yeast in bottle

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newbrewr4fun

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I just got to wondering how all that yeast sediment makes it into a bottle of beer. The beer was feremented in a primary then racked to a secondary, then racked to a bottling bucket and bottled. Now It seems to me that most of the yeast would be left behind in the primary and secondary stages of fermenting, how does all that yeast sediment get into a bottle? Is that really yeast that was floating around in the beer? I was careful not to disturb the beer too much and made sure not to siphon up sediment. I know yeast in a bottle is a good thing, I just don't see how it gets there.
 

FlyGuy

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That's mostly yeast excrement in the bottom of the bottle -- its an unfortunate product of them metabolizing your priming sugar. That's why you should never drink it, and it tastes bad. :D







Seriously, its pretty much just yeast cells and perhaps other compounds (e.g., tannins, proteins, etc.) that are coming out of suspension naturally over time.
 

TheFlatline

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Plus, yeast will reproduce when introduced to your carbing sugar.

My irish red was crystal clear (you could read through the carboy) when I bottled, and about 12 hours later the beer was slightly hazy. There's some sediment now, but nothing near as bad as when I went straight to bottling after fermentation completed.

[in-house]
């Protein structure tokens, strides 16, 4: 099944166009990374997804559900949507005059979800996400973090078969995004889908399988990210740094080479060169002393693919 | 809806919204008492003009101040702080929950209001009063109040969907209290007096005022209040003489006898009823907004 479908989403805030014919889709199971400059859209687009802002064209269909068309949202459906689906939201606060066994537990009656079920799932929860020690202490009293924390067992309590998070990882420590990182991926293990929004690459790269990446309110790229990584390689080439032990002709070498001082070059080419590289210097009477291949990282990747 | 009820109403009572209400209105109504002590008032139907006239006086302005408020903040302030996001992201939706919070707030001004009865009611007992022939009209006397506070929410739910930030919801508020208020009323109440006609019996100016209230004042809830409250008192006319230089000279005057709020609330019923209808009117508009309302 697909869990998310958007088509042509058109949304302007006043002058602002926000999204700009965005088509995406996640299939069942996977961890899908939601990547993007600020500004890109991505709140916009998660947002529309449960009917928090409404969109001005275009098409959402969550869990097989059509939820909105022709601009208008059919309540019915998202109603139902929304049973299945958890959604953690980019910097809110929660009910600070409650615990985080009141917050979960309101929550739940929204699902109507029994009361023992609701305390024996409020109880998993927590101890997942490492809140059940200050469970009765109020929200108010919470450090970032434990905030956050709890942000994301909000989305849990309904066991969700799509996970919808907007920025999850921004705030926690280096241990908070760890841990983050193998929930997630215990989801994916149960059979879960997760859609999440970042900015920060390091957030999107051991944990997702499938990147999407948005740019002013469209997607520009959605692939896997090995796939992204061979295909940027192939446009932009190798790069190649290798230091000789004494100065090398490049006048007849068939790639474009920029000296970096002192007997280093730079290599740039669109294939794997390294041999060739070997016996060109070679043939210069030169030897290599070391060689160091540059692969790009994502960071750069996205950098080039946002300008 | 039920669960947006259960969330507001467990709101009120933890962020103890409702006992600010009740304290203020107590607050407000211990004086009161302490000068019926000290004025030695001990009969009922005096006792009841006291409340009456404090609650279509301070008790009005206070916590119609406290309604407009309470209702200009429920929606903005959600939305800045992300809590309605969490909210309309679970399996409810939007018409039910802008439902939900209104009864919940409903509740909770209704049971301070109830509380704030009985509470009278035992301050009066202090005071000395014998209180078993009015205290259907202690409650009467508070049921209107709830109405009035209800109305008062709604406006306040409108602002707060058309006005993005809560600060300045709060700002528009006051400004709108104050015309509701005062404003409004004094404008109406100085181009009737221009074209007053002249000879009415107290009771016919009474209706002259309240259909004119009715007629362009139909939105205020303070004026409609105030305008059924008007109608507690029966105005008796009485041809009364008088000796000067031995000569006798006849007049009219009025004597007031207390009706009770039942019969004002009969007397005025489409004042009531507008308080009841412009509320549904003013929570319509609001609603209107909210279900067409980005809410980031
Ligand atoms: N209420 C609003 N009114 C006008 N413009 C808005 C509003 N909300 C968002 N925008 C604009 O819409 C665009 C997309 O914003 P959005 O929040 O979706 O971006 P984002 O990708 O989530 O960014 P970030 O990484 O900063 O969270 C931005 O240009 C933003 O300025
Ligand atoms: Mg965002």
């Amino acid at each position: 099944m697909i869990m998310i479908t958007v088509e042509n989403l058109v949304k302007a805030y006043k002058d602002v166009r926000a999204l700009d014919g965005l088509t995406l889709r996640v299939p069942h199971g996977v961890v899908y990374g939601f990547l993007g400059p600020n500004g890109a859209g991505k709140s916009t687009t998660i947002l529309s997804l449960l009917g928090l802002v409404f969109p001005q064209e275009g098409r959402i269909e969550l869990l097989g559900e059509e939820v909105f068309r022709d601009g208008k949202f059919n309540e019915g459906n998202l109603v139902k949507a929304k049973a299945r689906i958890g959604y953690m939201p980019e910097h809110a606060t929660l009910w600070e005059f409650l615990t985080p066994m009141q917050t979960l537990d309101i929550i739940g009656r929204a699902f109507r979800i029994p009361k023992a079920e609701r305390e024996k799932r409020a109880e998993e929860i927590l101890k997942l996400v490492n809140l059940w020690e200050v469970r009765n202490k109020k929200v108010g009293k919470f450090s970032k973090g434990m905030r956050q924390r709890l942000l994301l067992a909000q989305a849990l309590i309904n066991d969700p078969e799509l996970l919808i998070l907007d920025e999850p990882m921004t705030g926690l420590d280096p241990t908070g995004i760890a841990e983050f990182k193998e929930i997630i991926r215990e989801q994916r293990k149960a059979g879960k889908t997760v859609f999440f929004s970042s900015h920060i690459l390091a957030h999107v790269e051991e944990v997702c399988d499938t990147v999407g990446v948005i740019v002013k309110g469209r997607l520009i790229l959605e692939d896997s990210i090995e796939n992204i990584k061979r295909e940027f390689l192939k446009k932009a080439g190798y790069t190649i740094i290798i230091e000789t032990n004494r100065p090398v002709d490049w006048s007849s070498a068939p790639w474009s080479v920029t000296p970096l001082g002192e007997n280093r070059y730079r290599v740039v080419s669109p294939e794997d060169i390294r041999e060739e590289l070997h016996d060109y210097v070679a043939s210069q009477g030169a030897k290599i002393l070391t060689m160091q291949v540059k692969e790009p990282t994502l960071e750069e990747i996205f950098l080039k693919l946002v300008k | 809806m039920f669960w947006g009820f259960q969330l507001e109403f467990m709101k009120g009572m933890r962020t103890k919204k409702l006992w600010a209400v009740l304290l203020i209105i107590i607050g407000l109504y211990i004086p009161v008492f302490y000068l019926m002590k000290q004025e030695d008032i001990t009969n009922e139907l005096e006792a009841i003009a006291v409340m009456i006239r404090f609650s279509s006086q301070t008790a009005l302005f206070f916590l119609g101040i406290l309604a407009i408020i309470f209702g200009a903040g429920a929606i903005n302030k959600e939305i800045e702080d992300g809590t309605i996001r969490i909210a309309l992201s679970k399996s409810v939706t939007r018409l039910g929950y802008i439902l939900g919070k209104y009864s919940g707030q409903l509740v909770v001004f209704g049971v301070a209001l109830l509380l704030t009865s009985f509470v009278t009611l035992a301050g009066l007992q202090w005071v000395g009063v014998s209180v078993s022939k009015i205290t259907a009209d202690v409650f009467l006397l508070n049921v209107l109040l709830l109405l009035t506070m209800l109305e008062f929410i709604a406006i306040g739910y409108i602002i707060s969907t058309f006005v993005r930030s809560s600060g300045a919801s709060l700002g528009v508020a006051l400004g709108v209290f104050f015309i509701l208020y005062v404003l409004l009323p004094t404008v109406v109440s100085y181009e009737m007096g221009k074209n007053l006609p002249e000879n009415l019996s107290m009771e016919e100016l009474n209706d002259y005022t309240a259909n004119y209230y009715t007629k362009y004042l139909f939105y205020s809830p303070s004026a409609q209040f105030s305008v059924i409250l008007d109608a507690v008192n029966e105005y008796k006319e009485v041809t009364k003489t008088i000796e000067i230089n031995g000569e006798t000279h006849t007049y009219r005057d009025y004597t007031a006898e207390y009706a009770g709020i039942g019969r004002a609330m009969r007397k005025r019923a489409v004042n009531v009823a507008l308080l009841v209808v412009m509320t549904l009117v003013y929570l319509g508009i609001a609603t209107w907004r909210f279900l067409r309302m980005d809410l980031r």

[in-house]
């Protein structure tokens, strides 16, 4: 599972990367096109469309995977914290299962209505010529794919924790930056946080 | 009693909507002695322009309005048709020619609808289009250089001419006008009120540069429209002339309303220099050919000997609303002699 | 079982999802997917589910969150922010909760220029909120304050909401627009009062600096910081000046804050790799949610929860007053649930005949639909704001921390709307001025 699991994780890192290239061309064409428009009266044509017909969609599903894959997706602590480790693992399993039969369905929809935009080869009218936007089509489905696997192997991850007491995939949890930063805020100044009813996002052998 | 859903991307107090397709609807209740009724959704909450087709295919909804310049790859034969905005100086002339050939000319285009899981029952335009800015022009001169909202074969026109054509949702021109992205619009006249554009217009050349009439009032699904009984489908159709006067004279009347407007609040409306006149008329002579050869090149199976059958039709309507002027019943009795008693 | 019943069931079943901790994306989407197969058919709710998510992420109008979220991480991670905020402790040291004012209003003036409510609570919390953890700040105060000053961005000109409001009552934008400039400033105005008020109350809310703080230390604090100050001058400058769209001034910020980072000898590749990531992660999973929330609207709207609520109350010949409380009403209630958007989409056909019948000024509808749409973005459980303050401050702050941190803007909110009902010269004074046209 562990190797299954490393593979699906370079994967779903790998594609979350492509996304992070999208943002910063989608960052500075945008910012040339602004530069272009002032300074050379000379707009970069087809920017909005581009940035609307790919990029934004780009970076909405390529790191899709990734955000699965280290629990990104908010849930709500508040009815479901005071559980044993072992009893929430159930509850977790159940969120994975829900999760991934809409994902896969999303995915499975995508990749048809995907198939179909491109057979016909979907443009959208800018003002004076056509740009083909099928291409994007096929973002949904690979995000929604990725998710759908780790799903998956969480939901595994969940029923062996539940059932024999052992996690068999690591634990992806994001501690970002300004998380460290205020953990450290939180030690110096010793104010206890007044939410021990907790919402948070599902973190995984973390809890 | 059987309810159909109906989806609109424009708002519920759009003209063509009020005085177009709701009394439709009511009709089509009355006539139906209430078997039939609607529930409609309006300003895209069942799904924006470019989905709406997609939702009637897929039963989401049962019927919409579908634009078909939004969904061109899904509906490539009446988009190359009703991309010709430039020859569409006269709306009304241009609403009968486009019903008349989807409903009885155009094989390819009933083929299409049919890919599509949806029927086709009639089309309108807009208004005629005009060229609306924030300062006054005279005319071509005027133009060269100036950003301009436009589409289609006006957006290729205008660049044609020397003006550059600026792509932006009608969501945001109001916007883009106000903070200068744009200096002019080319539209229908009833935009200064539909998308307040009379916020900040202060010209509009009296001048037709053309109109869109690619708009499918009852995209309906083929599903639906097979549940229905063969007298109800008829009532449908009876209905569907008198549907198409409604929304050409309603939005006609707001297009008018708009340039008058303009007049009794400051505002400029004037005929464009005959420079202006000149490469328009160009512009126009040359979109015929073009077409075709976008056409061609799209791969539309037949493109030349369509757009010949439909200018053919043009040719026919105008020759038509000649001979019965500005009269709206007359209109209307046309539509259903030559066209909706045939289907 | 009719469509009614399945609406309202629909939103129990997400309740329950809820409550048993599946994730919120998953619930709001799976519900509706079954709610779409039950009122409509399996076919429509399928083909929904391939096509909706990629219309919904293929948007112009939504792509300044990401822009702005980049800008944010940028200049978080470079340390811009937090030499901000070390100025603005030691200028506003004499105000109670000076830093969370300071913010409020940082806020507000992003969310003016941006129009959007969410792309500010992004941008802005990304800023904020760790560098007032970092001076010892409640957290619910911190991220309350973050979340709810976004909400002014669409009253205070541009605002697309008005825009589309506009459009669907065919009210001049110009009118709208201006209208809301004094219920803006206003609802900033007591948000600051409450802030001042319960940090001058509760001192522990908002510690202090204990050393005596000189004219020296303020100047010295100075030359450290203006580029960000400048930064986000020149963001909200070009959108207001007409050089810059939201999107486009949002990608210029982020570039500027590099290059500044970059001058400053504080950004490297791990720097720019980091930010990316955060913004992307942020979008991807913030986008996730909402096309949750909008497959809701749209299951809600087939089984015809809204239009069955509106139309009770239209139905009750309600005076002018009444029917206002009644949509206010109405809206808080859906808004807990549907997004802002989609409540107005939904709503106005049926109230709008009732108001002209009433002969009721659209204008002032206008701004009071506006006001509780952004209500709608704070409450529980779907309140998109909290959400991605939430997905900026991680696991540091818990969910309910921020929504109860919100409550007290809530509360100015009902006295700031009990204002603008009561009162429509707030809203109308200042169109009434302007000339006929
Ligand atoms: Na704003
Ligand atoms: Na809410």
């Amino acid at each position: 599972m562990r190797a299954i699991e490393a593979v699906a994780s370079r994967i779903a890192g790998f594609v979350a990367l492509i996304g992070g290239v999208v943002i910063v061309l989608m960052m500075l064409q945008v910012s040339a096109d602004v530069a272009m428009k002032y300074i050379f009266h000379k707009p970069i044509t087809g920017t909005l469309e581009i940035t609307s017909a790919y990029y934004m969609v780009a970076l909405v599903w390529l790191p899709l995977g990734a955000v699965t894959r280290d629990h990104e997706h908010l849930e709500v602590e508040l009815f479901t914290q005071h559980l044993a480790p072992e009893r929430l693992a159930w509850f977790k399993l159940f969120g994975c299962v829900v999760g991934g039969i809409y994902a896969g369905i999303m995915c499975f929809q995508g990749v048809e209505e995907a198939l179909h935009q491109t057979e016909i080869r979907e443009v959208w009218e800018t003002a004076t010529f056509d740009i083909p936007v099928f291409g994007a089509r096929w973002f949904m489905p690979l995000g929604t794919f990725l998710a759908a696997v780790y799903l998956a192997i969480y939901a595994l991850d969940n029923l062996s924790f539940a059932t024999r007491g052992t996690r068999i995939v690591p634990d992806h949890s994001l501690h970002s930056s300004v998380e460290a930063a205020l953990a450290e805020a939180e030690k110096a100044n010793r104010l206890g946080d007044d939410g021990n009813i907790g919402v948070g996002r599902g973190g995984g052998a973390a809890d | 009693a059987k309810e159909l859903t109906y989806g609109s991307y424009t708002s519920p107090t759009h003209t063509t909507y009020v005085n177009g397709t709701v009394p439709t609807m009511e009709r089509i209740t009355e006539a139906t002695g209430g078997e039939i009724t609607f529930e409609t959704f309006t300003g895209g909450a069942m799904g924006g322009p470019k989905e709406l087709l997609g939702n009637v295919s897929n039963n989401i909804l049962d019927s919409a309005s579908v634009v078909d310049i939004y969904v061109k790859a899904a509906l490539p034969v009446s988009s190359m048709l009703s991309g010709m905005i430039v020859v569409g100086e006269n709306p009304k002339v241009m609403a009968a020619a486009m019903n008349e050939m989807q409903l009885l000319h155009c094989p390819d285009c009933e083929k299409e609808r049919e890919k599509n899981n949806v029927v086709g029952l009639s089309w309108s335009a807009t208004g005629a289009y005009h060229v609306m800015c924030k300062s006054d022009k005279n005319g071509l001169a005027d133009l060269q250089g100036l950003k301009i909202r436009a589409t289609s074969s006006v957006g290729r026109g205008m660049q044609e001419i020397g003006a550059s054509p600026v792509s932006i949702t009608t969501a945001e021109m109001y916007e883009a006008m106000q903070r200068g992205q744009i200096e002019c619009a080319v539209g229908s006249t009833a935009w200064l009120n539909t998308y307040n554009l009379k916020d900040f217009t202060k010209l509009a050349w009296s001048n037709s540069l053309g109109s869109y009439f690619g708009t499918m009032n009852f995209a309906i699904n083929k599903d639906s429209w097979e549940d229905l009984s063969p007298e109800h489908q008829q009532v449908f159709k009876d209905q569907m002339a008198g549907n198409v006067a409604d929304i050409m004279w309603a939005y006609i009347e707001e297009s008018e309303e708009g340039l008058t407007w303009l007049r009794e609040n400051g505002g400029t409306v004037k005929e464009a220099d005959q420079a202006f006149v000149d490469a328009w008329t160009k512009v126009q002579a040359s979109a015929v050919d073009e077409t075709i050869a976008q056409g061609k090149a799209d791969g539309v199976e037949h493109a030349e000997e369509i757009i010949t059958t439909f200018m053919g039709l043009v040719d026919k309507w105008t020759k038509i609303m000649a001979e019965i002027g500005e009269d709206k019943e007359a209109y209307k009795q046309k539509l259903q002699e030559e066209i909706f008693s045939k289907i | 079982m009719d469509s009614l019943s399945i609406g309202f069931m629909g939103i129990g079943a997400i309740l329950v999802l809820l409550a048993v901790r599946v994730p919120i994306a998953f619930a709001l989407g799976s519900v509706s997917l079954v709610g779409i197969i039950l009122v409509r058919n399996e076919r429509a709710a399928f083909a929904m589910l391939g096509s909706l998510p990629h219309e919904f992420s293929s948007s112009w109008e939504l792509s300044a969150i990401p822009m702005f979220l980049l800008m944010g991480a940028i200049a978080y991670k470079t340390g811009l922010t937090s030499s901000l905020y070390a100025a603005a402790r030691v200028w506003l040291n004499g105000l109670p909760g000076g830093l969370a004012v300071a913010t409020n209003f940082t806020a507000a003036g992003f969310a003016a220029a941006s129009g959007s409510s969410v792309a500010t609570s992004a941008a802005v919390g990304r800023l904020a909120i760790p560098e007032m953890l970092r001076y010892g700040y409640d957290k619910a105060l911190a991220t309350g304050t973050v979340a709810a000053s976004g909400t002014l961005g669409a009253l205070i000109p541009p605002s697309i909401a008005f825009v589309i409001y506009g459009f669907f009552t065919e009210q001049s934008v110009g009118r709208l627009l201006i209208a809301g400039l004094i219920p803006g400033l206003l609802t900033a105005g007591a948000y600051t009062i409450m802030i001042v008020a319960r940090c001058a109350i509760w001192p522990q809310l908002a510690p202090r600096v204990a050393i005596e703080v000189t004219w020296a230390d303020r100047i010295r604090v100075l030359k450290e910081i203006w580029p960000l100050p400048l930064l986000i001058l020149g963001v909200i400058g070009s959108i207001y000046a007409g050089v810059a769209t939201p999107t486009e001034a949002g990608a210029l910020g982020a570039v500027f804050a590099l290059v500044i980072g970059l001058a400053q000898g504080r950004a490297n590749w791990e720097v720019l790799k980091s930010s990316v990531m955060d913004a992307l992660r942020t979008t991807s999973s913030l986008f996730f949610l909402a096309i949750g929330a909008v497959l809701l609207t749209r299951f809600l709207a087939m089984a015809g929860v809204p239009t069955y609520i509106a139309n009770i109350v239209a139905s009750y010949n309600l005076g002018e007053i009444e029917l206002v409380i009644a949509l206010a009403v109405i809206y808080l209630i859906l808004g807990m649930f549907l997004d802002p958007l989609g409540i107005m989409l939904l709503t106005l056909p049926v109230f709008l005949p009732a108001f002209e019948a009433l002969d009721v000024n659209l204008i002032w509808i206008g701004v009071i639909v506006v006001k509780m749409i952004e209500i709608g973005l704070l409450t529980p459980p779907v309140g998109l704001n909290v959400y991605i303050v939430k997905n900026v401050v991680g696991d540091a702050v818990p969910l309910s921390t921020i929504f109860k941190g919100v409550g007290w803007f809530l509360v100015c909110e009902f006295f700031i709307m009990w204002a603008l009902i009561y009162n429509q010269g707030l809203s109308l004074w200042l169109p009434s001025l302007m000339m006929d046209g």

shdybrady

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Why does the beer you buy not have it. Is there a way for the homebrewer to get rid of it?
 

Boston Brew Guy

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If you bottle condition there is no way to get rid of it. If you filter out the yeast you have to force carbonate it. I don't believe this can be done without a keg by a home brewer.
 

Joker

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Kegging is the only way to remove the sediment and still have carbonation.
 

Bytor1100

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Also many brews you buy in the store have yeast sediment at the bottom. Take a look at some of them.
 
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